IBM, Compaq and Sun's move into networking is a threat to the three biggest practitioners. When three of the world's biggest networking companies agree to share a platform to address customers, you get the feeling that they must be feeling a little insecure.
By all estimates the networking market will explode between now and 2000, but for most people the world of hubs, routers and switches is still a black art. The reason it is a black art, and therefore a potentially lucrative source of business, is that networking suppliers are looking to make most of their money from 'network management'.
At a recent seminar none of the manufacturers - Cisco, 3Com and Bay Networks - disagreed when a representative of reseller Simmons Magee said the three were following the path of evolution, not revolution. Unfortunately, they may soon have no other choice than to become revolutionary. After 10 years of having a clear run at the market, these dedicated networking manufacturers no longer simply compete against each other, they must also tackle the not inconsiderable resources of IBM, Compaq and Sun Microsystems, which have started to target the market.
IBM has launched Neteam, its effort to recruit resellers to shift its networking products on a pyramid model, with thousands of dealers selling adaptor cards and a few selling high-end switches. Compaq has set up its IPG product group which is busily discussing terms with distributors such as Azlan, which traditionally depended on Bay or 3Com for their networking products. Sun says it is operating at the business end of the Internet, in intranets, and said that one of the fastest-growing sectors of its business is in network servers.
The traditional network firms scoff at the idea of a company like Compaq taking their business. They say there are few volume networking products and that it is all about service - something Compaq knows nothing about. But judging by the investments Compaq has made in Thomas Conrad and Networth, it is planning a long game.
The PC manufacturer, which wants to grow up into a computer company, is also appealing directly to users by attacking the margins being made by the long-standing network manufacturers. Compaq claims that Cisco, 3Com and Bay are making 55 per cent margins; its gross margin is about 23 per cent. Bay and the others try to say that their costs are such because of the time involved in setting up networks and the level of service needed to maintain them. But even they accept that the time has come to drive costs down while increasing their quality of service. This will not be easy as the the main cost of running a network is transmission. Figures from the established network providers state that costs are: hardware, eight per cent; software, 2.7 per cent; maintenance, 1.5 per cent; and transmission 87.8 per cent. The biggest winners in the rise of networking will be the PTTs and their competitors. Dealers, of course, need margin, so they should beware of the bargain basement approach.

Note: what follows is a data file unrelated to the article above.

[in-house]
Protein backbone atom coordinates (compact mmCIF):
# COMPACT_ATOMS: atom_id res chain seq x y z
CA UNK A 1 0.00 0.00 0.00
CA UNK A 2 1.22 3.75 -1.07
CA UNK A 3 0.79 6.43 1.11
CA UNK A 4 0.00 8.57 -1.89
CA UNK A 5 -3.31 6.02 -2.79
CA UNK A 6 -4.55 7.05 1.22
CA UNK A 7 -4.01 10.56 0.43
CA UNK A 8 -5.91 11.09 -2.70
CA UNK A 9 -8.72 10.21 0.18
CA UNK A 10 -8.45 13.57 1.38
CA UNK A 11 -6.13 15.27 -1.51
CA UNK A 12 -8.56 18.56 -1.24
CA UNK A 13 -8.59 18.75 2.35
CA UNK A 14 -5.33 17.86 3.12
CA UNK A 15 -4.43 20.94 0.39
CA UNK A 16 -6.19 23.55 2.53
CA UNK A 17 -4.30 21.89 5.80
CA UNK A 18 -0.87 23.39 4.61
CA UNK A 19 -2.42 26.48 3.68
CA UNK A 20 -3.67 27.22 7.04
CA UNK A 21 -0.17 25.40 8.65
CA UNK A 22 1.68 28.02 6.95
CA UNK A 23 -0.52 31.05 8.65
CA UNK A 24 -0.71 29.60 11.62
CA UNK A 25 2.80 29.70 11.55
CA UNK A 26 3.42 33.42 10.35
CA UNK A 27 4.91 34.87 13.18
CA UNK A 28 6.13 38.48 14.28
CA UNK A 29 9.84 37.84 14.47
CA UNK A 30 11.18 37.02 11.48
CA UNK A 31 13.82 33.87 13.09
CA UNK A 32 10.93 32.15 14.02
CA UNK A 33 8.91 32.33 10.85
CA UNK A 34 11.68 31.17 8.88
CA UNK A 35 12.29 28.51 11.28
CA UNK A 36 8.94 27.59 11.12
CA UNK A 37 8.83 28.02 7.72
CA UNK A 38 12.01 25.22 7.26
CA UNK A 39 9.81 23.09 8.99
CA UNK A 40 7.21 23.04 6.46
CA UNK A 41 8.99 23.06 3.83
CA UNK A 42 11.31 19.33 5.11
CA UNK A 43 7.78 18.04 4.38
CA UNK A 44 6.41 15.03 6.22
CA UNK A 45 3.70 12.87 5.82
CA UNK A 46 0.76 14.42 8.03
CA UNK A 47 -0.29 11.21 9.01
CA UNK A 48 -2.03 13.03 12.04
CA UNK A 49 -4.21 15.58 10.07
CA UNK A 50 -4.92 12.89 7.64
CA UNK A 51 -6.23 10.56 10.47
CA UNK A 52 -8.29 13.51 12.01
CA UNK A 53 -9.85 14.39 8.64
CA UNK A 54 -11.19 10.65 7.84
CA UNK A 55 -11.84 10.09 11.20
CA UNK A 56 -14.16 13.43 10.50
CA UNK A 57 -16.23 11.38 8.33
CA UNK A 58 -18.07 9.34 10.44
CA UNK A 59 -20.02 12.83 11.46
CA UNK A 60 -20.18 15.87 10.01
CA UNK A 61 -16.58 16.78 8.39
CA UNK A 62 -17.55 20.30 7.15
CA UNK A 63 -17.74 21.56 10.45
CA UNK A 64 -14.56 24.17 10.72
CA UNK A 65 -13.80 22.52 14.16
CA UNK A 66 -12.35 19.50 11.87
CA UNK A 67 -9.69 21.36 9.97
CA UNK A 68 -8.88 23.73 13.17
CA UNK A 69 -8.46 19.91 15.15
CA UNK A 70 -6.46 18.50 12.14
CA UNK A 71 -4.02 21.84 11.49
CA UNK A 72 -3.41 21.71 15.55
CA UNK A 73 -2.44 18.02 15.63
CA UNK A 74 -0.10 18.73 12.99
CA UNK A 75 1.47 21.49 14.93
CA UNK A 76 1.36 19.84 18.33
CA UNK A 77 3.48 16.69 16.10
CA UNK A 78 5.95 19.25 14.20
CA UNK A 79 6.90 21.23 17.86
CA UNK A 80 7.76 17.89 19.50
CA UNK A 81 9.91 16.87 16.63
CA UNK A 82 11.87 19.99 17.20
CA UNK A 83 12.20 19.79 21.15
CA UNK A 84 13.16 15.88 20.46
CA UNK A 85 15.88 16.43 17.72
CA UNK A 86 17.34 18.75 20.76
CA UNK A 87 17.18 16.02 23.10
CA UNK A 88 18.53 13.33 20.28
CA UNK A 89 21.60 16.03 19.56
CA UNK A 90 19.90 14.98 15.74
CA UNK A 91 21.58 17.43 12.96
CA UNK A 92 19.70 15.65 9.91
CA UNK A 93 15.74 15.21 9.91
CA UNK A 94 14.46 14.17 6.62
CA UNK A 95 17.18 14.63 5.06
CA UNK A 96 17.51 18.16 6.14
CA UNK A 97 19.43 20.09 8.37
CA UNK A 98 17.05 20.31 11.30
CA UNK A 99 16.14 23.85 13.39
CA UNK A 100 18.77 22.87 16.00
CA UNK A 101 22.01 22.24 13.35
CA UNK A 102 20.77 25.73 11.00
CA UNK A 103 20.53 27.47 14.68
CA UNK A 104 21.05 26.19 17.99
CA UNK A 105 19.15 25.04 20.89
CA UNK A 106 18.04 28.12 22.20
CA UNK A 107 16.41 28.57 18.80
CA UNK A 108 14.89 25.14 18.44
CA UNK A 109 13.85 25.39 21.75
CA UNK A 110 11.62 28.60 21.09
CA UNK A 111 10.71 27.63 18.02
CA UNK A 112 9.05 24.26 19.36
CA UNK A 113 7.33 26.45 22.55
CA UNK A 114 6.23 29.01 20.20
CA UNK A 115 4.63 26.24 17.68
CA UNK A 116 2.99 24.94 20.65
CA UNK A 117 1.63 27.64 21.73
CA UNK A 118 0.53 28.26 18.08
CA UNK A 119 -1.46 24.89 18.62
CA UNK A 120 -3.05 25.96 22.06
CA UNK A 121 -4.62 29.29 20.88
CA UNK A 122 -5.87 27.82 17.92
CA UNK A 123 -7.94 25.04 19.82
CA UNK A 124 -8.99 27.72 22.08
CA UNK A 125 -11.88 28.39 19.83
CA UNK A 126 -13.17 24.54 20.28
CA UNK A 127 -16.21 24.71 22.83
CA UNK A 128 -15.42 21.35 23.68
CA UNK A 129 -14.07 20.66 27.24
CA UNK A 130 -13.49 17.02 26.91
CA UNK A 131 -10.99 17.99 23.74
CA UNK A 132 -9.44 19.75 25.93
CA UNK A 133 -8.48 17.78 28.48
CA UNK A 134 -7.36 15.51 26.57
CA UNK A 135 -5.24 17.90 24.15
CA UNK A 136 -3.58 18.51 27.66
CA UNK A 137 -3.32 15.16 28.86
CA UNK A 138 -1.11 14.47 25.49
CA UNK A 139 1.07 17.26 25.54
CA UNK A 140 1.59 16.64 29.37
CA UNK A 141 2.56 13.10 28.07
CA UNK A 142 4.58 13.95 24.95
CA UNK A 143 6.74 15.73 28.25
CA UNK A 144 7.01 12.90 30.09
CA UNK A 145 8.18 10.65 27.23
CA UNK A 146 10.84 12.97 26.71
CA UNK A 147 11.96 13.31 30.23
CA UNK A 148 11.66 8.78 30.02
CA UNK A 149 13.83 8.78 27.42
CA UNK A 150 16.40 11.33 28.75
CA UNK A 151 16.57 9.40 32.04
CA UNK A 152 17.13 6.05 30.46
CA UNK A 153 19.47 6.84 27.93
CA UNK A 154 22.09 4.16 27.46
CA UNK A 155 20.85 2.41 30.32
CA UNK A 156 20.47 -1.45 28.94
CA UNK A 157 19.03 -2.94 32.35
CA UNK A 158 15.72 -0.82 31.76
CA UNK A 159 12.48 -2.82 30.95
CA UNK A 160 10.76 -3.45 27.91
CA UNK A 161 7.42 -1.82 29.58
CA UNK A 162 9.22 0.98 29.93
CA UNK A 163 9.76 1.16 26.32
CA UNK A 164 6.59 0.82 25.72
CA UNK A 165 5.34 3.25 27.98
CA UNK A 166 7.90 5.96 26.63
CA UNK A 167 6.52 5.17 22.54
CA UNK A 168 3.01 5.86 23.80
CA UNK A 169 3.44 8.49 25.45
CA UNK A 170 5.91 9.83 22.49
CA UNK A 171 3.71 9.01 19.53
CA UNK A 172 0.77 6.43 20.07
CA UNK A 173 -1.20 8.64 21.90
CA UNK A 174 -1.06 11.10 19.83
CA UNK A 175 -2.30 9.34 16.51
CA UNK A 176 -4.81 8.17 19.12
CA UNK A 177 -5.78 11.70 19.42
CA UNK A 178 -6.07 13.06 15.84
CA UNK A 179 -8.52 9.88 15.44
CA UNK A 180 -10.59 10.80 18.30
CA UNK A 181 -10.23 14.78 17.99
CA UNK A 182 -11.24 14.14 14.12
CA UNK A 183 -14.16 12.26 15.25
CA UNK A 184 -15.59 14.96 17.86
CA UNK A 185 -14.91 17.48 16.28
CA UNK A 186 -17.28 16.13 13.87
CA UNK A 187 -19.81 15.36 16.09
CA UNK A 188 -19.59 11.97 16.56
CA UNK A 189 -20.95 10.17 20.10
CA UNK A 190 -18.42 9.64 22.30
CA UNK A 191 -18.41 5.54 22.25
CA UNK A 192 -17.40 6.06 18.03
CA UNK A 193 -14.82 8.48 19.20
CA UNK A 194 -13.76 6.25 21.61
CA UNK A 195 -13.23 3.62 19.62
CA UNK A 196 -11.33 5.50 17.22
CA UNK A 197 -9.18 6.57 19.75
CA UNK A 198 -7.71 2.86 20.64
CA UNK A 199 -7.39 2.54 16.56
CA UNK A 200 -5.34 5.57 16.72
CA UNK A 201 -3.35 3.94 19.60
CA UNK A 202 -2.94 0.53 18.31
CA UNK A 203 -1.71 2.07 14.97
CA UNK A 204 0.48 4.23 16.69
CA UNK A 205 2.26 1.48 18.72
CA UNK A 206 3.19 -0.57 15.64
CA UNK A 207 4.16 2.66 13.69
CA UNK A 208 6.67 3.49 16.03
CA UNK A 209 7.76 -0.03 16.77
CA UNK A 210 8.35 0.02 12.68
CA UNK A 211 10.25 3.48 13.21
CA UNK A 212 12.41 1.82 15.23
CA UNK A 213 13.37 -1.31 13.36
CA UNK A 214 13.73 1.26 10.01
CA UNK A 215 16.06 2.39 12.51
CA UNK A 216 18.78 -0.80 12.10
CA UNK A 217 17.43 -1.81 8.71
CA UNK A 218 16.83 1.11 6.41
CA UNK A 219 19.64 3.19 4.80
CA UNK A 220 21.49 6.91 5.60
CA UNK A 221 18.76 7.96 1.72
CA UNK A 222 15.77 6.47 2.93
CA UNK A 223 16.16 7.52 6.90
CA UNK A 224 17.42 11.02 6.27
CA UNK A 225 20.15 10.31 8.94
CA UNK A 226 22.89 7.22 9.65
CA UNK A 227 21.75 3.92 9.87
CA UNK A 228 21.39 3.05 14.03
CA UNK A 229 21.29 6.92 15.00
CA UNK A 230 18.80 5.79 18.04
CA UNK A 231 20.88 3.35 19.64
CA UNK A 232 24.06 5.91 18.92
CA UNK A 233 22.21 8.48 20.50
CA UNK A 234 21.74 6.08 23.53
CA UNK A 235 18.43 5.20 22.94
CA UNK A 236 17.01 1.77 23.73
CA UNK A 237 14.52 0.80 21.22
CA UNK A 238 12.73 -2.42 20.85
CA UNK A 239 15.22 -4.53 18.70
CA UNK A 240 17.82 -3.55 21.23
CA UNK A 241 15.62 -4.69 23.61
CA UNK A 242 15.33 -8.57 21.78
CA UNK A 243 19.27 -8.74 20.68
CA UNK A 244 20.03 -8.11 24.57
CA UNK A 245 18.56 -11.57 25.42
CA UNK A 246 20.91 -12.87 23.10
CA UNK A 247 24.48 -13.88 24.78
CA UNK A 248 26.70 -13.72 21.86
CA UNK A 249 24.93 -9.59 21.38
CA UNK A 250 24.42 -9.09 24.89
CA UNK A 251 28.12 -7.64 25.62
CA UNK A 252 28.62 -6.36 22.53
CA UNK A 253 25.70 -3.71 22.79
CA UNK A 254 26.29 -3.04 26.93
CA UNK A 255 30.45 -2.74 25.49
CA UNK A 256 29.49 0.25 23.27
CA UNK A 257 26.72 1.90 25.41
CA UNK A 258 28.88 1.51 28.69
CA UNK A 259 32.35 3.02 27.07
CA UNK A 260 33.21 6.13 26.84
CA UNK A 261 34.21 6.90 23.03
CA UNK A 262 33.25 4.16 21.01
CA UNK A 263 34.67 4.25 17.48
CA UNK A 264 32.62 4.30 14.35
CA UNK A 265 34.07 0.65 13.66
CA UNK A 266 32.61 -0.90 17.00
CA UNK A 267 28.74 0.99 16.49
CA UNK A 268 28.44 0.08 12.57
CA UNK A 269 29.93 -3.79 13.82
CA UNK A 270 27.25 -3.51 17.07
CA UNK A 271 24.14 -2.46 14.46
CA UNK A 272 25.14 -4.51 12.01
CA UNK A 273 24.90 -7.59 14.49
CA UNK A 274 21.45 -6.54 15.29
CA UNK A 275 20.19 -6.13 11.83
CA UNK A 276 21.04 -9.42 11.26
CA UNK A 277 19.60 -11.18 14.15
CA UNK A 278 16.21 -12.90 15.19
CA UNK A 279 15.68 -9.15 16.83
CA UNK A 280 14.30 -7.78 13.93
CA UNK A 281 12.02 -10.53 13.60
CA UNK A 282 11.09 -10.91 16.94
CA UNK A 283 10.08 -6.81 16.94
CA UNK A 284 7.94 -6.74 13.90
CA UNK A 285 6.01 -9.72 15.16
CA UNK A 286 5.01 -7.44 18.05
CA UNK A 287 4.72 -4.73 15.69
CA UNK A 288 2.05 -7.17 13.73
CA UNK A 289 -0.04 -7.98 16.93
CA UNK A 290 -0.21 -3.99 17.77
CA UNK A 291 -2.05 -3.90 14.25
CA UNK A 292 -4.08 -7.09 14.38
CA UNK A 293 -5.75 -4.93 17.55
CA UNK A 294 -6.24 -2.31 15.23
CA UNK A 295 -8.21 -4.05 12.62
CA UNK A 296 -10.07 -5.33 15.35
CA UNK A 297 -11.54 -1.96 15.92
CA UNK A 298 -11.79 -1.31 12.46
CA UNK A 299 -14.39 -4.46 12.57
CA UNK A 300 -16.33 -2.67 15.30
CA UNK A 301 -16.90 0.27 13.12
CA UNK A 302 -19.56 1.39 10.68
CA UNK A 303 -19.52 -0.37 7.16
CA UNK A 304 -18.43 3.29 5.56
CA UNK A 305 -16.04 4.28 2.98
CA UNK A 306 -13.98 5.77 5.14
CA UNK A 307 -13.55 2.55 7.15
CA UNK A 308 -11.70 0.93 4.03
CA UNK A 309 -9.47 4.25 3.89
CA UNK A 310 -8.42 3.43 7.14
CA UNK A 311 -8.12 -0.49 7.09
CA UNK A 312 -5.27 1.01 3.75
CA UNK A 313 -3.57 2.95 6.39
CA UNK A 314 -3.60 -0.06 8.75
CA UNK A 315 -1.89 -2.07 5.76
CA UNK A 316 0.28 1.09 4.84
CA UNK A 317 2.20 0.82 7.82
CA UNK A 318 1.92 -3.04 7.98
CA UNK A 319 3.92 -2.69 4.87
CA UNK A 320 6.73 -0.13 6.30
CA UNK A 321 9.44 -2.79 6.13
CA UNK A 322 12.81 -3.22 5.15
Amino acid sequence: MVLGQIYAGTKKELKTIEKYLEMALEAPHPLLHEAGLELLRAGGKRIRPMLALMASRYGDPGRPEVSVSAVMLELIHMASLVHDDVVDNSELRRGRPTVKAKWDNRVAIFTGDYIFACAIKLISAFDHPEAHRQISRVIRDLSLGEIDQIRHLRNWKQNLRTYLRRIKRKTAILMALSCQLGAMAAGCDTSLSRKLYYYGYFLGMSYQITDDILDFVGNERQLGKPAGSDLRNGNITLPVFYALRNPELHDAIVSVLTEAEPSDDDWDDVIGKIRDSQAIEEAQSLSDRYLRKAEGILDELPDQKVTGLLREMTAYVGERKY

The technology will determine the industry. Everyone accepts that asynchronous transfer mode is coming, but no one is prepared to say when. It is expensive and will remain so for the foreseeable future, but if users want any kind of multimedia over their networks then they will want to move as quickly as possible. Cisco accepts that Ethernet will be around for a long time yet because it is cheap, but also accepts that any prediction of the future of networking is at best a swag - a scientific wild ass guess.
What is definite is the growth in the use of mobile access to networks. This is the hunting ground for the immediate future as more people want to build networks for their customers and suppliers, giving plenty of scope for growth in virtual networks.
So what is the future for the traditional networking vendors? Given that the industry's history has been one of merger and acquisition there is no reason to suppose the future will be any different. Bay was born out of the merger of Synoptics and Wellfleet and has since bought Centillion, Xylogics, Armon and Performance Technology and does not discount more acquisitions. The problem is that consolidation comes to all start-up industries and this process is only likely to be accelerated by outside competition.
Each of the big networking firms has a turnover of about $2 billion.
In the wider IT world this makes each of them a small to medium-sized player. If Compaq is successful and IBM follows through on its promise to become a major networking player, it may be that the only hope of survival for the trio of big networking firms is a merger.
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